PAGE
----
2. We always marry the wrong person. (from Tim Keller’s The Meaning of Marriage)
    1. Everyone, because they are imperfect and sinful, are the wrong person to marry.
    2. Sorry, you are not meant for one specific person. The good news: Neither is anybody else. We are all not capable of “completing” someone.  “You complete me” is a fallacy.
    3. Some people are really, really the wrong person to marry. Everyone else is still incompatible.
  3. If true soulmates existed, this would mean the majority of people in the world have not married their soulmate. For every arranged marriage (which is a huge part of the world for a big part of history) it is unlikely that someone’s parents, in their insightful wisdom about their child’s love interest, picked the soulmate.  Just an FYI—most arranged marriages boast better “ratings” than freedom of choice marriages. With the prevalence of divorce in the world, that would mean that most people did not marry their soulmate.
  4. When we marry someone, it changes us, and them. So we end up with someone that is different than the person we dated.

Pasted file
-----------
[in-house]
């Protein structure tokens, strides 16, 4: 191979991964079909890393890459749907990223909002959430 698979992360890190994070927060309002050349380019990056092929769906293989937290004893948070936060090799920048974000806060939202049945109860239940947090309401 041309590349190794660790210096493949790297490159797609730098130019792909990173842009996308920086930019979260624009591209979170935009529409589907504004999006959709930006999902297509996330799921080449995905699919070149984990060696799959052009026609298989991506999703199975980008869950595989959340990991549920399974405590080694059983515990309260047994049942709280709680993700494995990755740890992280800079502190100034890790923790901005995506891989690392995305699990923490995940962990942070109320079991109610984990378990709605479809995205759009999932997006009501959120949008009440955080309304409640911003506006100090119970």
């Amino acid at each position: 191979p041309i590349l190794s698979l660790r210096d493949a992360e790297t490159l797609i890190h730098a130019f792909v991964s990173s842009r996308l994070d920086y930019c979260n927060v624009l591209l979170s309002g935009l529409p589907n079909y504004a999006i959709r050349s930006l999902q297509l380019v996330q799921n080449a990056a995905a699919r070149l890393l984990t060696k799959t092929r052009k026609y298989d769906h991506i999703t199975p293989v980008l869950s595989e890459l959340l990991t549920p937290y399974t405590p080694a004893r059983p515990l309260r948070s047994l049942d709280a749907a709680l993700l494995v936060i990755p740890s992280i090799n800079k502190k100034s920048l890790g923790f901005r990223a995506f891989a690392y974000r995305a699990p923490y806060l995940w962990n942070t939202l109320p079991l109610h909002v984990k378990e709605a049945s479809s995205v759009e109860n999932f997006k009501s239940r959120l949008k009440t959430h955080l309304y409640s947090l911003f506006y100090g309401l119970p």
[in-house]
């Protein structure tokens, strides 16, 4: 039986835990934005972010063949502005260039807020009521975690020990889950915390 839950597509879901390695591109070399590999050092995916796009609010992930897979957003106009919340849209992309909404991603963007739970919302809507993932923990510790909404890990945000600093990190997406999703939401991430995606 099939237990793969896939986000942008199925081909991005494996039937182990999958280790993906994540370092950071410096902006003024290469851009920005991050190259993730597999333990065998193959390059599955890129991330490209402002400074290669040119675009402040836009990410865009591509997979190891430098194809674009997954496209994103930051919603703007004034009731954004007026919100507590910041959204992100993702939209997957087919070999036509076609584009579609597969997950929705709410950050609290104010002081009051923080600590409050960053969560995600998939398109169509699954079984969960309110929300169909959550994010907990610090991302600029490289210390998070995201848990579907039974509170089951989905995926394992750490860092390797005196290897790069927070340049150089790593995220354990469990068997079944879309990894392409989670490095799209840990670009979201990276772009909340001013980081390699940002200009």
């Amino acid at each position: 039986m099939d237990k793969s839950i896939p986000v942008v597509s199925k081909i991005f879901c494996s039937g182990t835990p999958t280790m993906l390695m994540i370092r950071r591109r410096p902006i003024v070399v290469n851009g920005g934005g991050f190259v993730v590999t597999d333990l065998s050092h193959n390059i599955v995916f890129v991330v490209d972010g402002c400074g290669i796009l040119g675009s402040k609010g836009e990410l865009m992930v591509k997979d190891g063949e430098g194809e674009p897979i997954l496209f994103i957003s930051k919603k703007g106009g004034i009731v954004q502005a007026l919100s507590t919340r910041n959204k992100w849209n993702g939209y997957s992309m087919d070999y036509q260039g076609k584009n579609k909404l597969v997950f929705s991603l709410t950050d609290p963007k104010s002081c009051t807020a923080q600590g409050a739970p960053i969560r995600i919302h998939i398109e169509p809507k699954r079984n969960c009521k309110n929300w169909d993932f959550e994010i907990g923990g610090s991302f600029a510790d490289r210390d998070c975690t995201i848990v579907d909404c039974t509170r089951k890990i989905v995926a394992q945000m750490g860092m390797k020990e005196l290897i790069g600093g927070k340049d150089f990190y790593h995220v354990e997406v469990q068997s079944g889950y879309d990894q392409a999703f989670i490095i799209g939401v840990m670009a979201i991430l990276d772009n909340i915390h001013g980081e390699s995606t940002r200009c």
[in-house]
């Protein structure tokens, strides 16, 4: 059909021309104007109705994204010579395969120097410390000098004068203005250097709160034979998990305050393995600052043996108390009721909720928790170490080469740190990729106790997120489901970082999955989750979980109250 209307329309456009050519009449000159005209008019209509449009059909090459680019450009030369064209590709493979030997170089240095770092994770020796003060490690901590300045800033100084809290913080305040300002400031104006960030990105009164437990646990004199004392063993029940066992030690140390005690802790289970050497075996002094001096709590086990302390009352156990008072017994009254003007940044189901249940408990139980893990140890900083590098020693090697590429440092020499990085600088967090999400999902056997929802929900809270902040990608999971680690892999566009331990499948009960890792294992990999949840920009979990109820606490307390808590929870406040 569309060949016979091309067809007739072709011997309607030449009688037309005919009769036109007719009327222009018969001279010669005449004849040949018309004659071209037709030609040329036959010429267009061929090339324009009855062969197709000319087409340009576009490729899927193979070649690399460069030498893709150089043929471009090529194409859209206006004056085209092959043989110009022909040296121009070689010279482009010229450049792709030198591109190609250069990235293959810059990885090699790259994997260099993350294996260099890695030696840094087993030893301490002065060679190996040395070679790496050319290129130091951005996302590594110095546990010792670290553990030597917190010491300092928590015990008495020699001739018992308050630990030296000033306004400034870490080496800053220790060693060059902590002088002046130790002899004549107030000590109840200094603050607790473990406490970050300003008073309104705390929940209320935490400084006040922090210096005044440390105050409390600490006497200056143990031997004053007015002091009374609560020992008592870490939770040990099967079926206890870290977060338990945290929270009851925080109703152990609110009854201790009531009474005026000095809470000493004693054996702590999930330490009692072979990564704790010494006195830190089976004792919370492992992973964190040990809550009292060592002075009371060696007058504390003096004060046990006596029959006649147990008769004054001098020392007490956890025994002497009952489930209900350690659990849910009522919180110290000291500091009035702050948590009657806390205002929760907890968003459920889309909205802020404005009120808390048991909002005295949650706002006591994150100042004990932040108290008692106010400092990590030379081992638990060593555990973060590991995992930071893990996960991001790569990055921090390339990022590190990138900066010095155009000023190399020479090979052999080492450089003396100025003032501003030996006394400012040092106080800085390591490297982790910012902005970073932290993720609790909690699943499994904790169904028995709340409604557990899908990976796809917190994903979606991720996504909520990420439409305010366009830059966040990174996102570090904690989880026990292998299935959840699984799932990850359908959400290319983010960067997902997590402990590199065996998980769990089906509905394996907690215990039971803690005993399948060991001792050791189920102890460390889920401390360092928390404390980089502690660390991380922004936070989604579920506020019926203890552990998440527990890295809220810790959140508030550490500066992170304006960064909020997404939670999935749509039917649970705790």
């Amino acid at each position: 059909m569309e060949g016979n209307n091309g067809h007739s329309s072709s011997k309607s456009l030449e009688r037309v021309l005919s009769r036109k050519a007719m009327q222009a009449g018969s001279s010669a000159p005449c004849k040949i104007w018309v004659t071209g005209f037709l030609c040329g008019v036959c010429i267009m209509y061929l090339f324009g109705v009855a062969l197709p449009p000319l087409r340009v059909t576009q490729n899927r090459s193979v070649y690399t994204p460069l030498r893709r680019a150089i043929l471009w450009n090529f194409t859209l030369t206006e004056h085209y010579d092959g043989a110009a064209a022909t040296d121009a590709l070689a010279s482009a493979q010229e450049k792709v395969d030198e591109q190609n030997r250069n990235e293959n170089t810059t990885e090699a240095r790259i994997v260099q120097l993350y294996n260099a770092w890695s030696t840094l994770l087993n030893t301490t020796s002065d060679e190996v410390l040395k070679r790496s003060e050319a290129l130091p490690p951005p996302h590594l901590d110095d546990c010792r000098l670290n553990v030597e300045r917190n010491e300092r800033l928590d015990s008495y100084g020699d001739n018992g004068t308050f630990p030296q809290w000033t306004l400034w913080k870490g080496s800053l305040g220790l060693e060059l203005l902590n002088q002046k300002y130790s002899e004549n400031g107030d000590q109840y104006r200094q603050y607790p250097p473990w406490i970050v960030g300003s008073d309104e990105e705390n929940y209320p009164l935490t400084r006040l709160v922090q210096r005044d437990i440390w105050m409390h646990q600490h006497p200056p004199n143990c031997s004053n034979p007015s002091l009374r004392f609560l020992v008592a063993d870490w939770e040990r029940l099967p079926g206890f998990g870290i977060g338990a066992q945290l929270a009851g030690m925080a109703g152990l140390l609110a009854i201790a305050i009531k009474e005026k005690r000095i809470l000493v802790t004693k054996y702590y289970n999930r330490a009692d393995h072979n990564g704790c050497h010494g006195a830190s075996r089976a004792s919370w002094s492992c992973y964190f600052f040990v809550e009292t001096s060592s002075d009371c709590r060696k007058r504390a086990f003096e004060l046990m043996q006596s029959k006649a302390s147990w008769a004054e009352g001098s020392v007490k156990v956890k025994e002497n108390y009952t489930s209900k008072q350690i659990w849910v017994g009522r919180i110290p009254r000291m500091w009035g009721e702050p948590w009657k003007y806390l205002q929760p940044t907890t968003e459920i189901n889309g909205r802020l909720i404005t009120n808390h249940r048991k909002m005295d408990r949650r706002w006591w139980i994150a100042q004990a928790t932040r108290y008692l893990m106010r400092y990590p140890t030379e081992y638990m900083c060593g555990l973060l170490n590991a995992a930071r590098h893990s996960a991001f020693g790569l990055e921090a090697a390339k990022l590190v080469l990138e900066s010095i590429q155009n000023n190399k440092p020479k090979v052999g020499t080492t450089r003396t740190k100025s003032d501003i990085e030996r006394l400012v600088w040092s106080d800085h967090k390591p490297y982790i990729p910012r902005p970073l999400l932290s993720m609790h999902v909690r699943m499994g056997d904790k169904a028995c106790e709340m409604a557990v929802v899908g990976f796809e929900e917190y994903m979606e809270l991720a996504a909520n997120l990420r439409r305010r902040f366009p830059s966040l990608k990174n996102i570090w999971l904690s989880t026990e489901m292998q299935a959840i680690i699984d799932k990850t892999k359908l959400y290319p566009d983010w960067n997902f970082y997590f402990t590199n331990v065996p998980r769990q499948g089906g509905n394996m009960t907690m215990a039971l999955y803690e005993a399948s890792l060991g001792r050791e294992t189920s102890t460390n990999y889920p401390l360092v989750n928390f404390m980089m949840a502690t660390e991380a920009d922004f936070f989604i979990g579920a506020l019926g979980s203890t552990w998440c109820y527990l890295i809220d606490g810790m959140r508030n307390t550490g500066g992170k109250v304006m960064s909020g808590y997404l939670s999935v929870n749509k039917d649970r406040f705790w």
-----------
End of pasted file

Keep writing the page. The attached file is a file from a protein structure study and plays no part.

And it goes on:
1. “We never know whom we marry; we just think we do. Or even if we first marry the right person, just give it a while and he or she will change.”  — Stanley Hauerwas
  5. If we were all searching for a soulmate, this would suggest we are not a complete person on our own.   The message of needing someone to “complete” us is:  You are not sufficient.  You are not enough in yourself.  This is a fallacy.  Truth:  You are a complete person.  The one who allows your soul to come alive is actually your Creator.
  6. Scientific improbability (Article:  Science says finding your soulmate is almost impossible)

a.  If soulmates exist, the chances of actually finding that person are slim to none. “In other words, you better damn well hope fate brings you together, because probability suggests you’re not going to meet this person on your own.”